• Is the patient warm and systemically vasodilated (capillary refill time). Palpate for bounding pulses.

  • Is the patient clinically dehydrated or hypovolaemic (skin turgor, mucous membranes, postural fall in BP)?

  • Any evidence of haematemesis (blood around the mouth) or melaena [per rectum (PR) examination]?

  • Is there any evidence of anaphylaxis, including urticaria, wheeze, or soft tissue swelling (e.g. eyelids or lips)?

  • Examine the abdomen. Is there fullness or a pulsatile mass in the abdomen (ruptured aneurysm)? Is there evidence of an acute abdomen [aneurysm (mottled legs), pancreatitis, perforated viscus]?

  • Is conscious level impaired [AVPU (Alert, Voice, Pain, Unresponsive), Glasgow Coma Scale (GCS)]?

  • Is there evidence of trauma or fractures?



  • NSTEMI, STEMI, Q waves, arrhythmias, PE (tachycardia, right heart strain, S1, Q3, T3), pericarditis (global ST elevation with PR depression).


  • Pneumothorax, PE (oligaemia), dissection (wide mediastinum), tamponade (globular cardiomegaly), pleural effusion (blunted costophrenic angles).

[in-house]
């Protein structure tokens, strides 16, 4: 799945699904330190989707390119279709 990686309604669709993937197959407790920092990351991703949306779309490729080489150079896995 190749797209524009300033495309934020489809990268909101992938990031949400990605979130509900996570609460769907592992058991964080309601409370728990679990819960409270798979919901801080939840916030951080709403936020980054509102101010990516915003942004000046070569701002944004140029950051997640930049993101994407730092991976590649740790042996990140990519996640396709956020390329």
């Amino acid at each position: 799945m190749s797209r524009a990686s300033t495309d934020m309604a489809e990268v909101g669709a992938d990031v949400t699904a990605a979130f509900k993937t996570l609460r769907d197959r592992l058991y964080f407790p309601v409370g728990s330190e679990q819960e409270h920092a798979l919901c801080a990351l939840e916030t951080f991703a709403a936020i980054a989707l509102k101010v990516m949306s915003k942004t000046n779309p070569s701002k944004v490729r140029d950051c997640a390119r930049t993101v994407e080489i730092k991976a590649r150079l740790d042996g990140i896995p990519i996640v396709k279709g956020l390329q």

Blood tests

  • FBC (haemorrhage, Shock platelets in liver disease and sepsis), U&Es (renal impairment, adrenal failure), glucose, coagulation screen (liver disease, DIC), LFTs, troponin, CK, group and screen/cross-match.


  • Acidaemia, renal, lactate, ketoacidosis.

Septic screen

  • Culture of blood, urine, sputum, and viral swabs.


  • Echo (suspected tamponade, dissection, valve dysfunction), FAST scan, LP, USS, CT abdomen and head.

Shock: management

General measures

  • Check the airway patency; give O2 (60–100%) by face mask to optimize O2 saturation. If conscious level is impaired (GCS <8), or airway is compromised, or oxygenation is inadequate, consider airway adjuncts (nasopharyngeal, Guedel) and subsequent intubation (or supraglottic device, such as LMA, if ETT is not possible).

  • Lie the patient flat; elevate the legs to improve venous return and demonstrate hypovolaemia.

  • Insert two large-bore IV cannulae, and commence infusion of a crystalloid (Ringer’s lactate/Hartmann’s solution, Plasma-Lyte; 0.9% saline if hyperkalaemia or hypercalcaemia suspected). In most cases of shock, including cardiac causes, it is usually beneficial and safe to give a crystalloid (250mL boluses over 5–10min), while a more detailed assessment is being carried out. If the fluid challenge brings improvement, give a further fluid challenge while assessing the situation. If large volumes of crystalloid are needed, it is best to avoid exclusive use of 0.9% saline, which may cause hyperchloraemia and metabolic acidosis. Aim for 30mL/kg of crystalloid if septic shock.